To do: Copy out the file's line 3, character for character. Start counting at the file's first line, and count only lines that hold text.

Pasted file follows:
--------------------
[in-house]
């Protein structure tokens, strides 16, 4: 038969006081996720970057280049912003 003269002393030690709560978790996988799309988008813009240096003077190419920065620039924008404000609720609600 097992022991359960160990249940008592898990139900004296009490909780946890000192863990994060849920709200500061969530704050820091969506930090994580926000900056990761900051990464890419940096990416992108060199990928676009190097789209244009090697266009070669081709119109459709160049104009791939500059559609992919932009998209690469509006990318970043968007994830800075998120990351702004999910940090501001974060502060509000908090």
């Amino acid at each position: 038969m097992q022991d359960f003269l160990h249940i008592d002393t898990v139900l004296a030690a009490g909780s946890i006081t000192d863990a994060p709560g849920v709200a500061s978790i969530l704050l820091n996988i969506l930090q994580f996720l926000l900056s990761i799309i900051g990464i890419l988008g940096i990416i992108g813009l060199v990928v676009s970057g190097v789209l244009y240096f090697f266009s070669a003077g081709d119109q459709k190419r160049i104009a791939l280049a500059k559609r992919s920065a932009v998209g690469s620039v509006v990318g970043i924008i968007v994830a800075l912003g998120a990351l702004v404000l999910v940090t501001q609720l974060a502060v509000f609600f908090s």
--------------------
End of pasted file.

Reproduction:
């Amino acid at each position: 038969m097992q022991d359960f003269l160990h249940i008592d002393t898990v139900l004296a030690a009490g909780s946890i006081t000192d863990a994060p709560g849920v709200a500061s978790i969530l704050l820091n996988i969506l930090q994580f996720l926000l900056s990761i799309i900051g990464i890419l988008g940096i990416i992108g813009l060199v990928v676009s970057g190097v789209l244009y240096f090697f266009s070669a003077g081709d119109q459709k190419r160049i104009a791939l280049a500059k559609r992919s920065a932009v998209g690469s620039v509006v990318g970043i924008i968007v994830a800075l912003g998120a990351l702004v404000l999910v940090t501001q609720l974060a502060v509000f609600f908090s």